It’s after Labor Day:
There once was a time when Labor Day meant vacationers headed home and kids went back to school, but COVID has made things a little less certain than they used to be. Regardless, I just found out that one thing is certain: the newspaper has an early holiday deadline. Being short on time, I’ve decided to combine a few past columns that were basically written about Ospreys, when they leave and where they go. I’m sure most folks won’t remember reading any of this before, but if for some reason it does look familiar, just assume you dreamed it and move on.
We all get excited in the spring if robins build their nests in the bushes near our kitchen windows. But that show doesn’t last long. In a few short weeks the eggs hatch, the babies grow feathers and leave the nest, and never return. If you blink, you’ll miss the whole event. But with Ospreys you can blink all you want, and even take a nap, because their breeding cycle is way longer than a few weeks – it’s more like five months. Adult Ospreys return to New England in March and after some fancy courting and minor nest repairs, they get down to business. The female will lay two or three eggs and then, along with her mate, spend the next five to six weeks incubating those eggs. What a boring job that must be for the adults; they have to sit and do nothing for hours on end. Fortunately, their nests are high above the ground, so at least they have a nice view. How’d you like to be an incubating bluebird? They have to stare at the dark walls of a birdhouse 24/7. And what about the robins nesting near a kitchen window? They’re stuck looking at dirty dishes piled up in the sink all day. No wonder they finish nesting so quickly.
After six weeks of incubation, the baby Ospreys finally crawl out of their shells, but they’ll need another two months of constant feeding and attention from their parents before they’ll become strong enough to fly. But even flying babies aren’t capable of fending for themselves. They still need to have food brought to them. Fledged Ospreys are much like human toddlers, as neither can make their own meals. At two years old, most children are able to walk and download stuff on the computer, but it will be a while before they acquire the skills needed to make their first PB&J.
Even after taking their initial flights, the young birds still follow the adults around and beg to be fed. Eventually, the kids decide that all this silly begging makes them look bad in front of their friends and they start catching fish on their own. Most other birds of prey are taught how to hunt by their parents, but that doesn’t happen with young Ospreys. There are no fishing lessons given by the adults or instruction manuals for the kids to read. They just wake up one day and suddenly they can catch fish. It comes to them naturally…much like a two year-old toddler who innately knows that the best sandwich is a PB&J.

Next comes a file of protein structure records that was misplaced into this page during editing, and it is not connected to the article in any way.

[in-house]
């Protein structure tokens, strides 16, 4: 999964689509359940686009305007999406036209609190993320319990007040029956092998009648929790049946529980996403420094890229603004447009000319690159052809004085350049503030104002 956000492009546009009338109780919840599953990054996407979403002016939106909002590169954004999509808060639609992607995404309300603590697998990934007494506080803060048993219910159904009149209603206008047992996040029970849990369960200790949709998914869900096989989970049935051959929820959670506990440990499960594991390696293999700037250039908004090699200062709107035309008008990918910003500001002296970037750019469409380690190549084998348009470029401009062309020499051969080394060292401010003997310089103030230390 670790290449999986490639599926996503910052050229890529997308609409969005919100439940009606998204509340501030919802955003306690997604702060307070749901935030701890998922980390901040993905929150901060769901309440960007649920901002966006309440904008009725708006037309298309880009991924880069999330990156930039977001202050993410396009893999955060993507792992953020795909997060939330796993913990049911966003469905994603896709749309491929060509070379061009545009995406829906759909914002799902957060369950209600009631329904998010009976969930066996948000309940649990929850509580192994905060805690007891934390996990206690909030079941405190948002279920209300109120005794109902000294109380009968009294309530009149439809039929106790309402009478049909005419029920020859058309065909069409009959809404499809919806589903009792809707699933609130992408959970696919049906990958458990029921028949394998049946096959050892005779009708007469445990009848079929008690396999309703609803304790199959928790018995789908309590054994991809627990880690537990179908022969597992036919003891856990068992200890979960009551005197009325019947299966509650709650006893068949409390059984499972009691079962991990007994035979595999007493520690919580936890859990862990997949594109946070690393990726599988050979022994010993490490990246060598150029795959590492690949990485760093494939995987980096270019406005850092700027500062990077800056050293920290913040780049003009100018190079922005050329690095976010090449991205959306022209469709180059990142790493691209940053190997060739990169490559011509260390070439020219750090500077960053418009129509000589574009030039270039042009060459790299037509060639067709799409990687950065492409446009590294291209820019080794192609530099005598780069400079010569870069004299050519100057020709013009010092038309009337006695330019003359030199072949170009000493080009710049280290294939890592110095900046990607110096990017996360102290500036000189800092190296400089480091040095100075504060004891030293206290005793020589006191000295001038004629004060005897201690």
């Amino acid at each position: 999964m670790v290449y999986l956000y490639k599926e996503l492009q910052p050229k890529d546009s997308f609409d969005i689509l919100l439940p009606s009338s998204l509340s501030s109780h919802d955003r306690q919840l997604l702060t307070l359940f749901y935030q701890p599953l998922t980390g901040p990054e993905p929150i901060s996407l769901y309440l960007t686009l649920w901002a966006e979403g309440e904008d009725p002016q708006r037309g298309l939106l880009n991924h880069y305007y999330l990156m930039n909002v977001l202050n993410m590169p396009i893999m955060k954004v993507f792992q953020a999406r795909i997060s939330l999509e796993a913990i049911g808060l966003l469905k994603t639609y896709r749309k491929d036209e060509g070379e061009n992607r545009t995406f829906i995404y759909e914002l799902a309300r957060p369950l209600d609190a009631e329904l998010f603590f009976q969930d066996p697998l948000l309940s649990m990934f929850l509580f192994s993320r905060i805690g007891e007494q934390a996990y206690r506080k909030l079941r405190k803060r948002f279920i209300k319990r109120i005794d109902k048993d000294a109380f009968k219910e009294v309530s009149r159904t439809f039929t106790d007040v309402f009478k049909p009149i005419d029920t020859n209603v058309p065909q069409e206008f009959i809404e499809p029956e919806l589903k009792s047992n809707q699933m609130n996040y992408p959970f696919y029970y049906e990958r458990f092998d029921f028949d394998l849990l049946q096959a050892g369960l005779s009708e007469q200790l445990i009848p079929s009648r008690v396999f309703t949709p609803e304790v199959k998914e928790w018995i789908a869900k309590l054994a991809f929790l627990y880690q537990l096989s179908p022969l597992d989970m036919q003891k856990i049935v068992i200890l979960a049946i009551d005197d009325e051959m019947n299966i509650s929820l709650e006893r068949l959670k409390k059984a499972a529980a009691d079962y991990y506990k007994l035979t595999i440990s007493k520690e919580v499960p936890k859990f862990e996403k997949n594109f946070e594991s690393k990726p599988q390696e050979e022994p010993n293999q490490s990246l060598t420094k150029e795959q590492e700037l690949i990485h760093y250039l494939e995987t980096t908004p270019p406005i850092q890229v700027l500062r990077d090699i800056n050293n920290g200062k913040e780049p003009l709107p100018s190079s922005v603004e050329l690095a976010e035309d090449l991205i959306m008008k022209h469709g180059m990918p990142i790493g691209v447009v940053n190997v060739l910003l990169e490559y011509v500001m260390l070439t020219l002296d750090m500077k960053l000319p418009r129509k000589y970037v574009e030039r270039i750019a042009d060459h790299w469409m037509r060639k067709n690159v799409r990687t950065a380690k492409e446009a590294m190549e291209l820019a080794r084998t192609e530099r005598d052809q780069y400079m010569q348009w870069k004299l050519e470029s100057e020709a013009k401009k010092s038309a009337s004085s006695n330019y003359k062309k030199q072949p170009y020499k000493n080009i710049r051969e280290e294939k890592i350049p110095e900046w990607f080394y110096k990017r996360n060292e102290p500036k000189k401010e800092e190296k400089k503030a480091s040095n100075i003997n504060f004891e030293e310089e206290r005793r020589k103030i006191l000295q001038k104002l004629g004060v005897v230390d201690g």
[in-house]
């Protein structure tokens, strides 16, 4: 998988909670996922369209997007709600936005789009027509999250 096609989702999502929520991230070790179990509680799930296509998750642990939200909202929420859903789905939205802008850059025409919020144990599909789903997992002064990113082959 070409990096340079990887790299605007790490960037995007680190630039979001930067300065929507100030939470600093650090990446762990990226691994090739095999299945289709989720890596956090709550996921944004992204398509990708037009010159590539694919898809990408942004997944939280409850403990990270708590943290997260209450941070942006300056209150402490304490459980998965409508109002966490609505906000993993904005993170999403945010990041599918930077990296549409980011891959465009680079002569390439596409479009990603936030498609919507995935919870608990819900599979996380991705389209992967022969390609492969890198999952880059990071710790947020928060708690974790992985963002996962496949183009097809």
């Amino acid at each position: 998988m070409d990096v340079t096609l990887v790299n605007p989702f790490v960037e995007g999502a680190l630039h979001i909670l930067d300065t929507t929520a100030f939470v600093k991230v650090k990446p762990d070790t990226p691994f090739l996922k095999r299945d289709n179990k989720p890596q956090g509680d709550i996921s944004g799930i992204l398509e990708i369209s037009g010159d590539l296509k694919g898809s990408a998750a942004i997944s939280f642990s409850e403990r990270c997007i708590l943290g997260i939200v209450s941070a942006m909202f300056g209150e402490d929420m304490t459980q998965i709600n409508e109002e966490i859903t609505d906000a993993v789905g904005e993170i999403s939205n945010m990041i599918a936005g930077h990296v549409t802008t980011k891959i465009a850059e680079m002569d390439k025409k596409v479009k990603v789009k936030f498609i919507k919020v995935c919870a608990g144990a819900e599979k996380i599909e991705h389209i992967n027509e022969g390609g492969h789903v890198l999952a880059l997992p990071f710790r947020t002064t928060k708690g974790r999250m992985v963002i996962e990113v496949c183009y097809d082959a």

By late August it’s time for the adults to head south. The female leaves first. After months of tending nagging babies she’s had enough. (Last week a lady told me that she could tell the female Osprey from the male. When I asked her how she could tell, she responded by saying, “The female looks exhausted.” I didn’t argue.) The male stays behind to keep an eye on things for a while, but ultimately he can’t take it anymore either, and also moves out. At this point the young Osprey are on their own and they aren’t happy about it. They call and whine, hoping that someone or something shows up with free food, but they only manage to attract concerned humans who hear the begging and think that something is wrong. It isn’t.
As August turns into September, the young birds get restless and also feel the urge to head south, although they don’t all leave at the same time. Osprey migration is not a family event. The birds don’t all pile into a minivan and head down I-95, singing songs and playing “I spy with my little eye” (which is too bad for them because it’s a fun game). Each Osprey nestling leaves when it’s ready. For the most part, that means the older and stronger birds head out first. The younger siblings may stay back for a few more days to build up their strength…and courage. Eventually, they too make the leap of faith and take the long, scary flight to the wintering grounds alone. Where are these wintering grounds? Studies have shown that most New England-born Ospreys spend the winter along the coast of northern South America. Here a young bird will remain for two years, only returning to our area again in time for its second birthday party and to have its very first PB&J…maybe.
On a different topic:
The mysterious bird illness that caused so much hand-wringing back in July turned out to be a false alarm. Mass Audubon now claims that we are all free to put our feeders and birdbaths back outside (as long as we promise to keep them clean and well maintained).
I would like to conclude this column with my annual end of the summer cautionary statement about meal moths. Meal moths are harmless but annoying insects that love all cereal and grain, including birdseed. The hot days of July, August and even September are their prime breeding months. Birdseed should be used up quickly this time of year and not stored in the house, or you might end up with very tiny flying houseguests that will stay with you well beyond Labor Day, and I’m not kidding.